The recent economic and financial crisis hit the EU hard. In 2009, the EU economy suffered the worst recession since its inception. GDP fell by 4 percent and industrial production dropped by 20 percent to 1990s levels. In 2013, unemployment reached an average of 12 percent across the EU areaFootnote 1.

Some EU member countries, including those of Ireland, Greece, Portugal and Spain, required loans from the International Monetary Fund (IMF) and individual EU member states. These loans came with strict austerity measures and mandated reforms to each country’s public and financial sectors. Because of the depth of the crisis and persistent structural issues in some member states, economic recovery in the EU has been slow and continues to be uneven, with high unemployment rates in the countries most affected by the crisis, such as Greece and Spain.

Today, the EU shows signs of economic recovery. Following real GDP growth of 1.6 percent in the EU and 1.2 percent in the EurozoneFootnote 2 in 2014, activity is expected to grow during 2015 by 2 percent and 1.7 percent, respectively. Though growth differentials are expected to persist, the gap between the best performing countries and those still facing difficulties will narrow. In 2015, all EU economies are expected to experience growth (European Economic Forecast, Spring 2014).

1.4 The EU and Canada

In 2013, the EU was Canada’s second-most important trading partner (after the United States), accounting for 9.8 percent of Canada’s total international trade. Canada’s exports to the 28-member EU were worth a total of nearly $33.2 billion, while the value of merchandise imported from the EU was $53.2 billion. In 2013, Canada’s top merchandise exports to the EU by value were: precious stones and metals ($10 billion), machinery ($3 billion), mineral ores ($2.3 billion), mineral fuels and oils ($2.3 billion), and aircraft and parts ($1.7 billion). Canada’s top merchandise imports from the EU by value were: machinery ($10.4 billion), vehicles and parts ($6.5 billion), pharmaceuticals ($5.6 billion), mineral fuels and oils ($4.6 billion), and electric machinery and equipment ($3.4 billion). Moreover, Canadian agri-food exports to the EU in 2013 were valued at $2.4 billion, while imports of agri-food products were valued at $4.4 billion.

Trade in services is significant, with Canada exporting just under $14.5 billion worth of services to the EU in 2013, while importing $17.6 billion worth from the EU. Canada’s services exports to the EU represent 17 percent of its total services exports by value. In 2011, the latest year for which sector-specific data is available, Canada’s top services export categories to the EU by value included management services ($1.8 billion), research and development (almost $1.3 billion), financial services ($1.3 billion), computer and information services ($1.2 billion), charges for the use of intellectual property ($598 million) and architectural, engineering and other technical services ($675 million).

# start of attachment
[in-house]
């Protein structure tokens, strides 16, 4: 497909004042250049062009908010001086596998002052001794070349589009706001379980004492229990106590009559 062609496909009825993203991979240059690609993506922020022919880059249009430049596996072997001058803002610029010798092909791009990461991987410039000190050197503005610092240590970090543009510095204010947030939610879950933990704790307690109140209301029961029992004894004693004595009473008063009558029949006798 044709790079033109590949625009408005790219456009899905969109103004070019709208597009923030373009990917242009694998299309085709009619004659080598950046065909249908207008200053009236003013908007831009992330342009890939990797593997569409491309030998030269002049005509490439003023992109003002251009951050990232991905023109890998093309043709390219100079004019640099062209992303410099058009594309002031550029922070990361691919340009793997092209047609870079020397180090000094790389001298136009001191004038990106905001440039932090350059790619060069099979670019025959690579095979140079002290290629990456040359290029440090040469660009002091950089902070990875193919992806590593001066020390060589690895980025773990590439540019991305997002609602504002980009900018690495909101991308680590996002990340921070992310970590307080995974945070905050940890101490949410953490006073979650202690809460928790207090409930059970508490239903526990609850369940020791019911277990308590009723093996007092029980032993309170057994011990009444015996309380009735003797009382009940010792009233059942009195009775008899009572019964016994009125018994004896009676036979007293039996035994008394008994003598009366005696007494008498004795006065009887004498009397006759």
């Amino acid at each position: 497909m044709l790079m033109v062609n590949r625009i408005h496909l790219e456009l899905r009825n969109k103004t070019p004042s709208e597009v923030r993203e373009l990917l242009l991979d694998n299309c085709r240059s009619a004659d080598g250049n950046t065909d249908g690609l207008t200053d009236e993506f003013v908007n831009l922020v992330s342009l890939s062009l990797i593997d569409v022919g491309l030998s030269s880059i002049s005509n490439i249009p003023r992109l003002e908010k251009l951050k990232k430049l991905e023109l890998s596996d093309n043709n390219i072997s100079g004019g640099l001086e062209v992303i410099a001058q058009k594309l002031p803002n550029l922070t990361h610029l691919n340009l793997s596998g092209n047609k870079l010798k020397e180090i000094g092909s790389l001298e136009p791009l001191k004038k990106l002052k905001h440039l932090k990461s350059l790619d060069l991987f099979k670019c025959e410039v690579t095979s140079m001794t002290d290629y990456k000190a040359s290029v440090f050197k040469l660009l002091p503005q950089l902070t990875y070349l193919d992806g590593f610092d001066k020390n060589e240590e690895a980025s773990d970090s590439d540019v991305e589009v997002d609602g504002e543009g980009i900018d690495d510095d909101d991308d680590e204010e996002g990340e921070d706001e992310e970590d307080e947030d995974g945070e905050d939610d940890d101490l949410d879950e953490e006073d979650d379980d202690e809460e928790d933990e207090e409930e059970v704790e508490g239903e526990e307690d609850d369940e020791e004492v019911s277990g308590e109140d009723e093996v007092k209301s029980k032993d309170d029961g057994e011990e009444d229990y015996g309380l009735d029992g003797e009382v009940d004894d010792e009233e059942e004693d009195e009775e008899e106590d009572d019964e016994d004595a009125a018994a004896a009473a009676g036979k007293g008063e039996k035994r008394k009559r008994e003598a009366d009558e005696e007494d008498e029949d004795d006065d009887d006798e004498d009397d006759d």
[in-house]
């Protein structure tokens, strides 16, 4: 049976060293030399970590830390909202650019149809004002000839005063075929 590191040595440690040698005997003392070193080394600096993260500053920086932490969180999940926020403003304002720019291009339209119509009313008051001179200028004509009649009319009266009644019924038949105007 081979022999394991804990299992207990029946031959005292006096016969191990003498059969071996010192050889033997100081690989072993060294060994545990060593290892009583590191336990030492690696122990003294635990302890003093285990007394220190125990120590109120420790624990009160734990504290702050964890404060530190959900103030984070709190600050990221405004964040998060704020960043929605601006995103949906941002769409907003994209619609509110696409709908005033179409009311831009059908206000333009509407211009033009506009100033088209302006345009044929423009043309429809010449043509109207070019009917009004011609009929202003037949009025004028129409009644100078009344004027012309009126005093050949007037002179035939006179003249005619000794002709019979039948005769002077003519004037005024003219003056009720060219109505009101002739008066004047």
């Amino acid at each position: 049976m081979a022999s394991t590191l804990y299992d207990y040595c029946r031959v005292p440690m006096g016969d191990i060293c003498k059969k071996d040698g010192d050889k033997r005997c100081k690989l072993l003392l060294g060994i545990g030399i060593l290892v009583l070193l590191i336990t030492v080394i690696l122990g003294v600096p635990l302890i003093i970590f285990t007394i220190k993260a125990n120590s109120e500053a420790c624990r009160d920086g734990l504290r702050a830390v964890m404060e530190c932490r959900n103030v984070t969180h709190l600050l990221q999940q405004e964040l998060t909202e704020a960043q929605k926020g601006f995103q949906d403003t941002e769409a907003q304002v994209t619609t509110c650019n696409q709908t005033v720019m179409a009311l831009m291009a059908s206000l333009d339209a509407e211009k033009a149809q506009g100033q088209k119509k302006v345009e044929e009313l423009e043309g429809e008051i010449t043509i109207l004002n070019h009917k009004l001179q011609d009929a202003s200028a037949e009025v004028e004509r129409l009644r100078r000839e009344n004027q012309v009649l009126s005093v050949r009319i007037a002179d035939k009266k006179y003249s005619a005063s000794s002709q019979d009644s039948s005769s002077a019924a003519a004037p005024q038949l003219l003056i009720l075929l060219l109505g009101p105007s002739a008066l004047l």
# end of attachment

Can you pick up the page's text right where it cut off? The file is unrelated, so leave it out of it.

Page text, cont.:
For additional information on Canada-EU trade, consult the following websites:

On October 30, 2016, Canada and the EU celebrated the historic signature of the Comprehensive Economic and Trade Agreement (CETA). The Agreement entered provisional application on September 21 2017, removing most tariffs  and creating new opportunities for businesses, including SMEs. The benefits for Canadian businesses are significant, especially for small and medium enterprises.

1.5 EU Institutions and Laws

Decision-making in the EU primarily involves three main institutions: the Council of the EU (with representatives of the executive governments of all 28 member states), the European Parliament (with representatives elected directly by EU citizens), and the European Commission (which serves as the executive branch, with a President and 27 Commissioners). The EU also has several specialized agencies tasked with implementing legislation and policy or providing advice to EU institutions, such as the European Food Safety Agency (EFSA) or the European Chemicals Agency (ECHA).

Explaining how EU institutions work to create legislation and regulation goes beyond the scope of this guide. However, this guide will briefly summarize some of the main legislative and regulatory acts that are important for Canadian exporters to the EU. The guide will also mention, to the extent possible, new developments that could affect business in the short term. Some EU laws and regulations are implemented at the member-state level differently than they are at the EU level. As EU law and policy are complex and change regularly; it is the responsibility of each exporter to be informed about relevant legal developments and to obtain appropriate advice.

1.6 European Union Markets

The structure of the EU is unique and its laws and regulations touch on a vast array of matters, including economic, environmental and social policy, foreign and trade affairs, etc. However, from the point of view of Canadian exporters, the role of the EU can be summarized in three points.

One: the EU is a customs union with a common tariff on imports from non-EU countries and a common commercial policy (for an overview of what this means in practical terms, please refer to Chapter 2: Customs).